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Chill Innovation CP-520W Modular Power Supply Review

Additional technical assistance: Peter McFarland and Jeremy Price.

Correctly testing power supplies is a complex procedure and KitGuru have configured a test bench which can deliver up to a 2,000 watt DC load. Due to public requests we have changed our temperature settings recently – previously we rated with ambient temperatures at 25C, we have increased ambient temperatures by 10c (to 35c) in our environment to greater reflect warmer internal chassis conditions.

We use combinations of the following hardware:
• SunMoon SM-268
• CSI3710A Programmable DC load (+3.3V and +5V outputs)
• CSI3711A Programmable DC load (+12V1, +12V2, +12V3, and +12V4)
• Extech Power Analyzer
• Extech MultiMaster MM570 digital multimeter
• SkyTronic DSL 2 Digital Sound Level Meter (6-130dBa)
• Digital oscilloscope (20M S/s with 12 Bit ADC)
• Variable Autotransformer, 1.4 KVA

12V outputs are combined for testing today.

DC Output Load Regulation

Combined

DC Load

+3.3V
+5V
+12V
+5VSB
A
V
A
V
A
V
A
V
110W
1.02
3.35
1.03
5.05
8.02
12.12
1.00
5.07
220W
2.04
3.32
2.02
5.04
16.01
12.11
1.00
5.05
305W
3.02
3.31
3.04
5.02
22.06
12.08
1.50
5.03
410W
4.01
3.30
4.05
5.01
30.12
12.04
2.00
5.01
515W
5.02
3.29
5.06
4.98
38.14
12.02
2.50
5.00

Voltage regulation is very good indeed, maintaining close to reference figures right across the testing.

Chill Innovation CP-520W Maximum Load
550.3W

We managed to load the PSU with 550W watts before it shut down gracefully. The overcircuit protection worked fine.

Next we want to try Cross Loading. This basically means loads which are not balanced. If a PC for instance needs 500W on the +12V outputs but something like 30W via the combined 3.3V and +5V outputs then the voltage regulation can fluctuate badly.

Cross Load Testing +3.3V +5V +12V -12V +5VSB
A V A V A V A V A V
493W 1.0 3.31 1.0 5.03 40.0 11.78 0.2 -12.12 0.50 5.05
153W 15.0 3.30 15.0 4.98 2.0 12.04 0.2 -11.79 0.50 4.96

The PSU copied well, even when loaded with 40A on the 12V rail, there was some fluctuation, noticeably on the 12v rail, but nothing outside safe parameters.

We then used an oscilloscope to measure AC ripple and noise present on the DC outputs. We set the oscilloscope time base to check for AC ripple at both high and low ends of the spectrum.

ATX12V V2.2 specification for DC output ripple and noise is defined in the ATX 12V power supply design guide.

ATX12V Ver 2.2 Noise/Ripple Tolerance
Output
Ripple (mV p-p)
+3.3V
50
+5V
50
+12V1
120
+12V2
120
-12V
120
+5VSB
50

Obviously when measuring AC noise and ripple on the DC outputs the cleaner (less recorded) means we have a better end result. We measured this AC signal amplitude to see how closely the unit complied with the ATX standard.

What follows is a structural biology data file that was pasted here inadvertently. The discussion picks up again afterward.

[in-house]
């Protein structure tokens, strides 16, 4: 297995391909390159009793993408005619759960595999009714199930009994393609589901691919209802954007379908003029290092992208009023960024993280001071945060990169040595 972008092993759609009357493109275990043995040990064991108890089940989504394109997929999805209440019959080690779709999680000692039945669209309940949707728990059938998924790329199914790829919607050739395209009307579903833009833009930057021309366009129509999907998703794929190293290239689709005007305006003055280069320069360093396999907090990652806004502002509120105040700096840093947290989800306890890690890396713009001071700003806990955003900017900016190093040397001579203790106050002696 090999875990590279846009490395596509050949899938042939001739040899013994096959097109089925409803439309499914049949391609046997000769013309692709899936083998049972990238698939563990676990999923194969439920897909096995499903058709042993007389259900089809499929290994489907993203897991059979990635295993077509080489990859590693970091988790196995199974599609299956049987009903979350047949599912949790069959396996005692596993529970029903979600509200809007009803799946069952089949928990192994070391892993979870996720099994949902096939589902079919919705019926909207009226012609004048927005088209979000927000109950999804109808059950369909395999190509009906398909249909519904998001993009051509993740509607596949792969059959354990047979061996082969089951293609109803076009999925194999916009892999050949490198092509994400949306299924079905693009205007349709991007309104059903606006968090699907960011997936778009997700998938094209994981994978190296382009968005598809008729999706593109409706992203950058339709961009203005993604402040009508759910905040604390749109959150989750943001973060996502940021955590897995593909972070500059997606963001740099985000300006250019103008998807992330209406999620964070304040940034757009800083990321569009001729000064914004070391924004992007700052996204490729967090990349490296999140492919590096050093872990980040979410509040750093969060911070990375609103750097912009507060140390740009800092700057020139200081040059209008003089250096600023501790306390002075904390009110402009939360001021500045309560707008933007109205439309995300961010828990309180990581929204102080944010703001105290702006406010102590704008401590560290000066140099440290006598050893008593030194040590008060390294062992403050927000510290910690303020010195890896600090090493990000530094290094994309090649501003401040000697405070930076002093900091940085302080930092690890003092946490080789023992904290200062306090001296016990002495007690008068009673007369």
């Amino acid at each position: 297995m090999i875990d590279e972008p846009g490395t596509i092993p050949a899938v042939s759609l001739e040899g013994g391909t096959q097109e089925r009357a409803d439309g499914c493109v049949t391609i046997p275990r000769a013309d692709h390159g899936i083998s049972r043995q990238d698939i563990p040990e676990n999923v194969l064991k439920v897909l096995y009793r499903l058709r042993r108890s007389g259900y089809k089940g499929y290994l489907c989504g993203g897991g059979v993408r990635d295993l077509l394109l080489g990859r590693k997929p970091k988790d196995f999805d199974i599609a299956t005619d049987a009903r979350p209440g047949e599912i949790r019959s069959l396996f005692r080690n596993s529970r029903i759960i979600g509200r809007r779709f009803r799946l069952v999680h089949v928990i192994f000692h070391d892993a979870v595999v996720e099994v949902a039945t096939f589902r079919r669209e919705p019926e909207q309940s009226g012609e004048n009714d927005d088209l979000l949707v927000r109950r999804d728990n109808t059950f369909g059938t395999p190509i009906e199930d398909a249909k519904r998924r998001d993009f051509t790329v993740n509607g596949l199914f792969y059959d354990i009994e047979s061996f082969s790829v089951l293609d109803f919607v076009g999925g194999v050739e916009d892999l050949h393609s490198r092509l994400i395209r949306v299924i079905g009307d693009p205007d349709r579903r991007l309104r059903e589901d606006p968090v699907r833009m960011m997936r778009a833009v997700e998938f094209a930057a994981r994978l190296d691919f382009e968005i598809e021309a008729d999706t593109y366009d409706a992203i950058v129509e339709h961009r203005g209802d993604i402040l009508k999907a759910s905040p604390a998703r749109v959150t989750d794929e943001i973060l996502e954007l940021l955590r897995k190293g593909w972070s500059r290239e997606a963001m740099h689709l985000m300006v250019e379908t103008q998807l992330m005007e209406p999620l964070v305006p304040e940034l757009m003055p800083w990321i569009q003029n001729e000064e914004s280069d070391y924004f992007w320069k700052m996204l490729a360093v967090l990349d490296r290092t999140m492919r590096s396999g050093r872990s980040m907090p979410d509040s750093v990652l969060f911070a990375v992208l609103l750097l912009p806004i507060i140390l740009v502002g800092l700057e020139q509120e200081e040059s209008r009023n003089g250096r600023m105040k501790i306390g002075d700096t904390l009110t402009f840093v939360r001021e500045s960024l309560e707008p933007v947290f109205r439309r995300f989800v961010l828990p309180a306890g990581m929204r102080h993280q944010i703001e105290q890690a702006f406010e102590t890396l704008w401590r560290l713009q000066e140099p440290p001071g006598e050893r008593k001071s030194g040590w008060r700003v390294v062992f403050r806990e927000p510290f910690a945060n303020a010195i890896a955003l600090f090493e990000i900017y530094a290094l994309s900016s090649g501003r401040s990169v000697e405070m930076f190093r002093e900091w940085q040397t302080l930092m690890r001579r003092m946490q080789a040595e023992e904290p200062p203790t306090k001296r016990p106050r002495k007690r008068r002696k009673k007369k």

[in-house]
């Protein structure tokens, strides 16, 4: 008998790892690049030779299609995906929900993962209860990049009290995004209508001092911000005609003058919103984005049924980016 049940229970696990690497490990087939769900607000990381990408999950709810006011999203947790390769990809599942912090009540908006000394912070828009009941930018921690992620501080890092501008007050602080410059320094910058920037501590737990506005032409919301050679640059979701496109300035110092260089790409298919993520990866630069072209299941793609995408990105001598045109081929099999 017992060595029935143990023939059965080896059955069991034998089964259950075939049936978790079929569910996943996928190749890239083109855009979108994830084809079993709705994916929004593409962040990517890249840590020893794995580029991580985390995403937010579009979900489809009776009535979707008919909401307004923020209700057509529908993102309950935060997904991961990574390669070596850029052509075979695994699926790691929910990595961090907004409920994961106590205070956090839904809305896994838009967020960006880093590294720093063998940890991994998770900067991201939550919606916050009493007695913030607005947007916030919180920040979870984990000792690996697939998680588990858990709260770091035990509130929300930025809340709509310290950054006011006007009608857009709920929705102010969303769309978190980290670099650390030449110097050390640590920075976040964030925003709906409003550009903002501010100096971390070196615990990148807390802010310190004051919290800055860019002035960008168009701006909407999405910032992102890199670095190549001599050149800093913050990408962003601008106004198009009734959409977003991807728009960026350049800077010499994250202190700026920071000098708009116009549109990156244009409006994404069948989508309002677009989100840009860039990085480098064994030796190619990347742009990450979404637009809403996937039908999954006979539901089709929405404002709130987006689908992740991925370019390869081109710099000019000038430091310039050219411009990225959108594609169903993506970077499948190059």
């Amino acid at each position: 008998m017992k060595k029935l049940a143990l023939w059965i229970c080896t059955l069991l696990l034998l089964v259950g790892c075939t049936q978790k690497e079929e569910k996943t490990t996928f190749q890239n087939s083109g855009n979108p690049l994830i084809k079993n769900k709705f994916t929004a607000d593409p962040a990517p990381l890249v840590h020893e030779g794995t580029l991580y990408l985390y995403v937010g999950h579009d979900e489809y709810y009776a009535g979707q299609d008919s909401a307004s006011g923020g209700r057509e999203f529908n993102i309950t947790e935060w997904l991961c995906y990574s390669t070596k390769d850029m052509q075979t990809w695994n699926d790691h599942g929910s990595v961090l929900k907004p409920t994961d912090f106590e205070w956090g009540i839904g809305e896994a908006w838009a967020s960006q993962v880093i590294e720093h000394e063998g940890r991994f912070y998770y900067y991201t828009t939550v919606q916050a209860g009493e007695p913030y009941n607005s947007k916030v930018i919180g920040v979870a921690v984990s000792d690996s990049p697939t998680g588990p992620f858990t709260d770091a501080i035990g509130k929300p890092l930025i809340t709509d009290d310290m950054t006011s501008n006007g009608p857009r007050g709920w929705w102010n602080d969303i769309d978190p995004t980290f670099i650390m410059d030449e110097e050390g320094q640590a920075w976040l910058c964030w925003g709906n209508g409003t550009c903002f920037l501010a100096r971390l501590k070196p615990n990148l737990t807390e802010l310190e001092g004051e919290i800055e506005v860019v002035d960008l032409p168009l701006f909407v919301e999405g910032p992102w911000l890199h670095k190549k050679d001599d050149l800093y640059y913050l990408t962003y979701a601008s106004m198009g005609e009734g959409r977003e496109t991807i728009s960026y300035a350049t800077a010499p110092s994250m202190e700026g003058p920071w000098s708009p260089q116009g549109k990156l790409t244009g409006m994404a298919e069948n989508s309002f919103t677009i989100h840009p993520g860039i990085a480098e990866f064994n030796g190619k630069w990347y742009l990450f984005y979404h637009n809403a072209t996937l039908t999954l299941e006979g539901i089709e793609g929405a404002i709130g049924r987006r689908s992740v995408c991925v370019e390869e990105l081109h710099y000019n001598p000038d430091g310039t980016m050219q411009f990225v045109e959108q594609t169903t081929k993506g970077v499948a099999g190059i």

AC Ripple (mV p-p)
DC Load +3.3V +5V +12V 5VSB
110W 15 15 10 10
220W 15 15 10 15
305W 15 15 20 15
410W 15 20 30 15
515W 20 20 35 15

Ripple suppression is actually very good, hitting 35mv at full load on the 12V rail. Some supplies in this sector can easily fall down with ripple testing.

Efficiency (%)
110W
84.7
220W
86.3
305W
86.8
410W
86.1
515W
82.4

Efficiency results are pretty good, peaking at 86.8 at around 50 percent load, and falling to 82.4 percent efficiency at full load.

We take the issue of noise very seriously at KitGuru and this is why we have built a special home brew system as a reference point when we test noise levels of various components. Why do this? Well this means we can eliminate secondary noise pollution in the test room and concentrate on components we are testing. It also brings us slightly closer to industry standards, such as DIN 45635.

Today to test the Power Supply we have taken it into our acoustics room environment and have set our SkyTronic DSL 2 Digital Sound Level Meter (6-130dBa) one meter away from the unit. We have no other fans running so we can effectively measure just the noise from the unit itself.

As this can be a little confusing for people, here are various dBa ratings in with real world situations to help describe the various levels.

KitGuru noise guide
10dBA – Normal Breathing/Rustling Leaves
20-25dBA – Whisper
30dBA – High Quality Computer fan
40dBA – A Bubbling Brook, or a Refridgerator
50dBA – Normal Conversation
60dBA – Laughter
70dBA – Vacuum Cleaner or Hairdryer
80dBA – City Traffic or a Garbage Disposal
90dBA – Motorcycle or Lawnmower
100dBA – MP3 Player at maximum output
110dBA – Orchestra
120dBA – Front row rock concert/Jet Engine
130dBA – Threshold of Pain
140dBA – Military Jet takeoff/Gunshot (close range)
160dBA – Instant Perforation of eardrum

Noise (dBA)
110W
27.5
220W
27.9
305W
28.8
410W
30.1
515W 31.4

This is certainly one of the quieter power supplies we have tested, and at 100% load, the fan spins at 1,400 rpm, peaking at 31.4dBa. Fantastic results and barely audible at all.

Temperature (c)
Intake
Exhaust
110W
35
38
220W
36
41
305W
39
47
410W
42
50
515W
44
56

The large fan maintains good temperatures throughout, rising to a 12c above ambient intake threshold at full load.

Maximum load
Efficiency
550.3W
80.4

Pushing the PSU above its rated limits generates an efficiency level of around 80.4%. This is not a viable ‘real world’ situation, but its interesting nonetheless.

To test the standby power draw today, we used an ErP supported product – the MSI Big Bang XPower MS7666 Rev. 1.1 Motherboard which complies with EuP 2013 standards. This specific board has been tested and consumes 0W in Standby mode.

ErP Lot 6 system build
Standby Power Drain
MSI & Chill Innovation
0.8W

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